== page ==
Forming the Tree

This is another of those very rough pseudo-verse poems that was dropped on my head a while back. The talk of how the wells and wyrd and memory intertwine with life and death seemed relevant to it, so I have brought it out to look at it again.

I want to convert it to a better Skaldic meter for a modern Vanic Edda that I am (very slowly) working on. I know people may disagree with what it says so far, but it’s what was given to me, so it’s what I have:

The Tree

The Heides of Vanaheim speak:

What there was of the previous worlds we can not know.
Where there is no language, there can be no story.
Where there are no shapes, there can be no image.
Where there is no space, there can be no form.
Before the worlds we know,
we have no memory, nor thought, only distant echoes.

What we have seen is this:

There was a flaw in the fabric, a void.
The threads stretched around the void as it grew.
The seed of wyrd grew from the void,
flowing along the threads.

The first world was Niflheim,
icy stillness, perfect form without function.
When the wyrd reached it, there were the waters formed,
and Hvergelmir, the first well.
Echoes of what was are imprinted within the ice still.

The second world was Muspelheim,
firey tension, perfect function without form.
When the wyrd reached it, there were the winds formed,
and Ond, the first breath.
Echoes of what was vibrate within the fire still.

From the ice and the fire was the green world made.
The third world was Jotunheim.
When the wyrd reached it, there formed the Great Tree,
and Orlog, the well-worn paths.

(It is now what it always was,
flowing and branching in the void
but it was not always a Tree,
its paths were not always well worn.)

Spinning from the void,
three worlds balanced on the Great Tree.
Three worlds touched.
Three worlds resounded.
Echoing, three worlds formed.

The fourth world was Vanaheim.
When the Great Tree reached it,
the Tree of Life grew, cycles began.

The fifth world was Asgard.
When the Great Tree reached it,
the Rift grew, choices began.

The sixth world was Alfheim.
The Children of Alfheim were mortal,
who lived and died, and mourned the loss.

A place was needed for those who were lost.
Out of Niflheim was spun a seventh world, Niflhel
To house the lost Alfar, who they called Ancestors.

Alfheim collided with the Great Tree.
(Only the Alfar know why. The Alfar will not speak of it.)

When the wyrd reached Alfheim, the land cracked,
splitting light from dark and dark from light.
Ljosalfheim chose eternal life and ephemeral art,
upholding the bargains with Helheim and Vanaheim.
Svartalfheim chose eternal art and ephemeral life,
returning to mortal life, no longer beholden to the Alflord.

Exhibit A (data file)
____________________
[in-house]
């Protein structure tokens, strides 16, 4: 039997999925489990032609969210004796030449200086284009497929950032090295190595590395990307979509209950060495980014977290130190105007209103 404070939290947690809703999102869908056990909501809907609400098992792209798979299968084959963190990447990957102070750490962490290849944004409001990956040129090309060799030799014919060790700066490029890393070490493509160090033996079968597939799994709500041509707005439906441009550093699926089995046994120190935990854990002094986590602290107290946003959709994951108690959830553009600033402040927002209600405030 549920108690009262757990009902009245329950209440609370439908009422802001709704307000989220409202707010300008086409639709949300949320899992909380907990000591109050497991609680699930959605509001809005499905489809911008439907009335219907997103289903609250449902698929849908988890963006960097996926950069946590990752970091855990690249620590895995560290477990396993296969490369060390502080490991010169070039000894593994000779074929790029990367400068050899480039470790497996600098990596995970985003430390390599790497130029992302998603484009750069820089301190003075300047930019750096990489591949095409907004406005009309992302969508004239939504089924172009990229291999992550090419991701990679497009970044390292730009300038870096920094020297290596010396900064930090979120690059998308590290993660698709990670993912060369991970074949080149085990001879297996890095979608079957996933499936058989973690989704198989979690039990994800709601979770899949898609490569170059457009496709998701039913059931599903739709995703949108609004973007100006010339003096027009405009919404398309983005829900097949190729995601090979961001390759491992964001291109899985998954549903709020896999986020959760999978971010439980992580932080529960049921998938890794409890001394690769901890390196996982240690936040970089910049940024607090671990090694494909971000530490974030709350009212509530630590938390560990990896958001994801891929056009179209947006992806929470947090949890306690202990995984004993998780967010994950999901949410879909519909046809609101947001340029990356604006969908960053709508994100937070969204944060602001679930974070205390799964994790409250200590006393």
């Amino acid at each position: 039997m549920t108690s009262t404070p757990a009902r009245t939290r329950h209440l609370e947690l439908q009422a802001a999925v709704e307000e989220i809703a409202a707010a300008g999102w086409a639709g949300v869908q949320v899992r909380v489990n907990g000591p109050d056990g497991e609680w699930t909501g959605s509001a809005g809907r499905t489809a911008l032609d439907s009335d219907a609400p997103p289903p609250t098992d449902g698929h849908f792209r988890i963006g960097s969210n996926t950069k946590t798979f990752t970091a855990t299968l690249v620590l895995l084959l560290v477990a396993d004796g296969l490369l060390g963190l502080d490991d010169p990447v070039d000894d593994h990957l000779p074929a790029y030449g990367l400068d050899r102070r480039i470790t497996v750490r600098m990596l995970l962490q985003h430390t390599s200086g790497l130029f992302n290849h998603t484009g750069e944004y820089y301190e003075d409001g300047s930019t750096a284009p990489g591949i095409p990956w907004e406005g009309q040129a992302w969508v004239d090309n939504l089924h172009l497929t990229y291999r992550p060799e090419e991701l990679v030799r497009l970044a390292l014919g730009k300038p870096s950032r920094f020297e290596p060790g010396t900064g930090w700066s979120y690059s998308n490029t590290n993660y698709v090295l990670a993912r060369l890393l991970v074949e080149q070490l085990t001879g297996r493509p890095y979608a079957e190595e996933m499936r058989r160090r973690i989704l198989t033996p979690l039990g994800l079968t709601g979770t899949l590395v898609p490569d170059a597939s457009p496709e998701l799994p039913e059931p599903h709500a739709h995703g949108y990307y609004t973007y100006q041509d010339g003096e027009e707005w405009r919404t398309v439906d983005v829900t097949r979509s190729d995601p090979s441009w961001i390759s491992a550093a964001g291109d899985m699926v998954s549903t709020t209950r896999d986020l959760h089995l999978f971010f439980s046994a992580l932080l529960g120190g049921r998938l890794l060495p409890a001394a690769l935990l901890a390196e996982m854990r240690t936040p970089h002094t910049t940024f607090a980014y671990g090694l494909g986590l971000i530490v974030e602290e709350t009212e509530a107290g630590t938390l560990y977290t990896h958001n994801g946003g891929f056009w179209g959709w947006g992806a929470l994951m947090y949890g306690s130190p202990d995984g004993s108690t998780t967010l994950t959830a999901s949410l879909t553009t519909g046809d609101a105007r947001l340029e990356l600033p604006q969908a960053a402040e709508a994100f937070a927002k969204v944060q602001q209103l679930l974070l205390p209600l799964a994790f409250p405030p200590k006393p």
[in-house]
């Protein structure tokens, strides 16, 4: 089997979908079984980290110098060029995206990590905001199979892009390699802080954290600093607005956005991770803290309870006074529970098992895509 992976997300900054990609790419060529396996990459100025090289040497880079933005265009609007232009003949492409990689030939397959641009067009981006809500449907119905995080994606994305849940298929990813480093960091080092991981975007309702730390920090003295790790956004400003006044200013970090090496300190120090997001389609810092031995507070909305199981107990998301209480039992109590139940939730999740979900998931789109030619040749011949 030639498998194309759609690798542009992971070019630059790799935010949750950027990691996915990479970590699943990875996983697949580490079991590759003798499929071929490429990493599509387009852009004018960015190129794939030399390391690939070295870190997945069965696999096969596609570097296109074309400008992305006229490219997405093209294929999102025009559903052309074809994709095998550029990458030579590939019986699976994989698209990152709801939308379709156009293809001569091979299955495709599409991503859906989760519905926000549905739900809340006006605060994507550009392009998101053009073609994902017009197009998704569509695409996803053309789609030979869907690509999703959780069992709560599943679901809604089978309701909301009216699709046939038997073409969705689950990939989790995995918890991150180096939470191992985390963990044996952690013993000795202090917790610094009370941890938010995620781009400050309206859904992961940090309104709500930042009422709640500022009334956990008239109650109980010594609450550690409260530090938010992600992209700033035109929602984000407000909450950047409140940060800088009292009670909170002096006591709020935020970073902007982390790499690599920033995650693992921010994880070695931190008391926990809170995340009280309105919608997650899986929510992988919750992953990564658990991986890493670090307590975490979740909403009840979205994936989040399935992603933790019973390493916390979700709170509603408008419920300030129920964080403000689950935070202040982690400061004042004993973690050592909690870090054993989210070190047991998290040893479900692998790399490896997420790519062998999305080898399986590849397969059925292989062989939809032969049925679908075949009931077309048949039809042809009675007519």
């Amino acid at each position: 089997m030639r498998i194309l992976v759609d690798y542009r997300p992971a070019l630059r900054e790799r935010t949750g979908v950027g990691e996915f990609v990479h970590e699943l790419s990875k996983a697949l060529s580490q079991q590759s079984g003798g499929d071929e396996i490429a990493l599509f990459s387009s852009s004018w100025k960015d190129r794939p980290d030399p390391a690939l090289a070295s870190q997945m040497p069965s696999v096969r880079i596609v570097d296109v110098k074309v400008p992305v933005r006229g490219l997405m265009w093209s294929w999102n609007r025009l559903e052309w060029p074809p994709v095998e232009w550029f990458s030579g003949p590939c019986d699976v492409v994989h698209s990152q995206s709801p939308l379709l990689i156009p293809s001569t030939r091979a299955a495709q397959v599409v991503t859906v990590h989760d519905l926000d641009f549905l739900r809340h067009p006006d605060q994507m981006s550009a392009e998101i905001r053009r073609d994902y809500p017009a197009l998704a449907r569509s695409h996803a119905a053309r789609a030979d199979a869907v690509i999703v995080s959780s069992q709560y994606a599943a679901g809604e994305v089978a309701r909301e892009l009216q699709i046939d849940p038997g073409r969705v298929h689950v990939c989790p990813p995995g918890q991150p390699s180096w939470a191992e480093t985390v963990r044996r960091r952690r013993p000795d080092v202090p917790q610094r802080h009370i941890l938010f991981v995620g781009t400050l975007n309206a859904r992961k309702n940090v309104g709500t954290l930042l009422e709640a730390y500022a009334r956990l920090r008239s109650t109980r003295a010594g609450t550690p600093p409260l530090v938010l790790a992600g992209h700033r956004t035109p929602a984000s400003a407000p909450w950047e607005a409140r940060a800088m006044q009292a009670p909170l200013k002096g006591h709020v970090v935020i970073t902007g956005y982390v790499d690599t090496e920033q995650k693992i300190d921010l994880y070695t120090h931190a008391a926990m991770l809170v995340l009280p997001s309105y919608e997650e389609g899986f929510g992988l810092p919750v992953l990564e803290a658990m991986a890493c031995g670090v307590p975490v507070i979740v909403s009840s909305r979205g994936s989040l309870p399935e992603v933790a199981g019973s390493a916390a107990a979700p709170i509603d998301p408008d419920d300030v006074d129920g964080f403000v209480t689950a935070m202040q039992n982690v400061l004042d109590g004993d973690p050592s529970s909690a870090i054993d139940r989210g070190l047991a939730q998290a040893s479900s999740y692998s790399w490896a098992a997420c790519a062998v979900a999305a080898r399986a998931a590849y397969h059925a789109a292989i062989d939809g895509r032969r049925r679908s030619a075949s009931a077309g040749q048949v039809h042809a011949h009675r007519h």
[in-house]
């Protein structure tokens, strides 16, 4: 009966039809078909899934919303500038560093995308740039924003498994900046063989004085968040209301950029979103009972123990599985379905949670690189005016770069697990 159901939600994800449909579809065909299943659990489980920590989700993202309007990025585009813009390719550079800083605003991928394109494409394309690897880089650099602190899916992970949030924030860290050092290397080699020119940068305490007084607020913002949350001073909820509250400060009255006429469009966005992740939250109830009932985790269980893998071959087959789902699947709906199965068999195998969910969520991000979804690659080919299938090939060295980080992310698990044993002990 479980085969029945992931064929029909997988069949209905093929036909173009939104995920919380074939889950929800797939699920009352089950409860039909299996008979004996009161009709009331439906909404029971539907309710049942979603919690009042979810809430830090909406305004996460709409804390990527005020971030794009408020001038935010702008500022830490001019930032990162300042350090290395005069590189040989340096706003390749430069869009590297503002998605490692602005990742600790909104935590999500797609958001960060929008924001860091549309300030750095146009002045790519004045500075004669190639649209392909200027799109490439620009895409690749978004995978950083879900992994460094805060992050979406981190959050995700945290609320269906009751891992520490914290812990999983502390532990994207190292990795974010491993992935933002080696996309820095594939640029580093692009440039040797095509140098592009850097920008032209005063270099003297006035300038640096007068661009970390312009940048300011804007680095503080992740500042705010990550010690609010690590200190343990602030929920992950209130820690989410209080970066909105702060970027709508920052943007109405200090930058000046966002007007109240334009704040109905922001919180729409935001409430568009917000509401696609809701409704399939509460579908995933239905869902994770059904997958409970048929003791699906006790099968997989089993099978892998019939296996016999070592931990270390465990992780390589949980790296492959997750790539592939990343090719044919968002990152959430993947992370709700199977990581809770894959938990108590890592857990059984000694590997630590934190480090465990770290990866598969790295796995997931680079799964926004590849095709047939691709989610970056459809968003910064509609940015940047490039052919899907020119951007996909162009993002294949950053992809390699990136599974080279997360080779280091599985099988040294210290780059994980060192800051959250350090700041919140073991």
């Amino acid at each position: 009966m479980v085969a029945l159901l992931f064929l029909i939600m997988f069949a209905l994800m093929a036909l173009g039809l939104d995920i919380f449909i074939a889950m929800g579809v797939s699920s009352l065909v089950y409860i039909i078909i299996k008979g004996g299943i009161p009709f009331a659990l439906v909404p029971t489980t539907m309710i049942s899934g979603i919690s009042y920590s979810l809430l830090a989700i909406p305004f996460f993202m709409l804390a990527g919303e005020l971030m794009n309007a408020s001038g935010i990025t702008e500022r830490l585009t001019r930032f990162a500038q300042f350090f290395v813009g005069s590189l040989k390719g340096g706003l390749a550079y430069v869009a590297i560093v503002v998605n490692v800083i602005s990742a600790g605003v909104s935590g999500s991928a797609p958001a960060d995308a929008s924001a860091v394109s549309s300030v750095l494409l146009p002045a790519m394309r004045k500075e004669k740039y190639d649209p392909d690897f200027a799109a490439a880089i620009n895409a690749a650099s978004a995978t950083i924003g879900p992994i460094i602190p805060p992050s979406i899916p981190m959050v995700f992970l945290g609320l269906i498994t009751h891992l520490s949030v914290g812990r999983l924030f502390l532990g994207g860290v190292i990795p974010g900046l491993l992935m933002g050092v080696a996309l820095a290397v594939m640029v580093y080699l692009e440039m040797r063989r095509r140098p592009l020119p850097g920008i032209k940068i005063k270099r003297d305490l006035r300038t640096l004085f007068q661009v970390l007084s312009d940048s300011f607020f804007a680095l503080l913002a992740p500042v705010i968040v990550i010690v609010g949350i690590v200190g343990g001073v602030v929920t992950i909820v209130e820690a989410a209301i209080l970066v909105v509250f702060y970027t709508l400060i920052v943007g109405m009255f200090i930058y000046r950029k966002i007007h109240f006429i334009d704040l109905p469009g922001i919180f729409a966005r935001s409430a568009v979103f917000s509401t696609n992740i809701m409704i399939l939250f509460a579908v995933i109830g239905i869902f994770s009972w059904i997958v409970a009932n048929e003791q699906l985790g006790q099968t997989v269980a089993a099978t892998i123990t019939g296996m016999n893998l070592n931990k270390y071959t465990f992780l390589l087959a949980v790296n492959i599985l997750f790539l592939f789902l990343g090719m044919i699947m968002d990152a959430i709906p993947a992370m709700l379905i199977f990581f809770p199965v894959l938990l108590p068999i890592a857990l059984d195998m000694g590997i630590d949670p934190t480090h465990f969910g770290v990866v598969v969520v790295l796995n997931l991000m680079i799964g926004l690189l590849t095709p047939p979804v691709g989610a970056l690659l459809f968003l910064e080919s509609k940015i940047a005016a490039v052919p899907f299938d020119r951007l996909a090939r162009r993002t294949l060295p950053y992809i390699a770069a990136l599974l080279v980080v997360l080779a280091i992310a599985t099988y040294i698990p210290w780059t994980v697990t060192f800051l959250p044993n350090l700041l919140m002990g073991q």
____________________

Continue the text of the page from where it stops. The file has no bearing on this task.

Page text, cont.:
Between them, a Middle World remained, the ninth world
in all ways ephemeral, and beholden to the Veraldrgodh,
whose blessings brought them life renewed with each season.

((c) Ember Cooke, 2014)

One thing this does not say that I may or may not have to sort out how to incorporate: The three Wells are also one Well, of Wyrd itself, at their heart. Perhaps that is implied, I don’t know.

–Ember–

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About EmberVoices

Ember Cooke has been a member of Hrafnar and Seidhjallr for more than a decade, where she trained to be a Seidhkona, Galdrakona, and Gythia. She founded the Vanic Conspiracy and made ordination vows to the Vanir and her congregation in the summer of 2013. She has contributed to several publications on Heathen and Northern Pagan subjects and regularly presents rituals and workshops at festivals. Her personal practice is more diverse, as the Vanir have lead her into cross-training and service for the wider Pagan community. This has including medium and servitor training in American Umbanda, clergy training with the Fellowship of the Spiral Path, and jail ministry for local counties. She holds a BA with honors in Religious Studies from Santa Clara University. Ember has lived all her life in the south San Francisco Bay Area, and is intimately bound to the valley of her birth.
This entry was posted in Crafts, Divination, Dreams, Gnosis, Poetry, Polytheistic Theology, Praxis, RedWood Vanatru, ST4R, Trance Work, Vanatru and tagged , , , , , , , , , , , , , , , . Bookmark the permalink.

2 Responses to Forming the Tree

  1. mirron91 says:

    I know this is super late, just going through your blog some, but I think it’s really beautiful.

    Like

    • EmberVoices says:

      Thank you!

      And there’s no need to apologize. Public posts stay fair game, IMHO. Granted, if you’re disapproving of a thought I had several years ago, maybe give me the benefit of a doubt on having grown since then, and trolling is never cool, but aside from that, this isn’t a realtime media so have at!

      –Ember–

      Like

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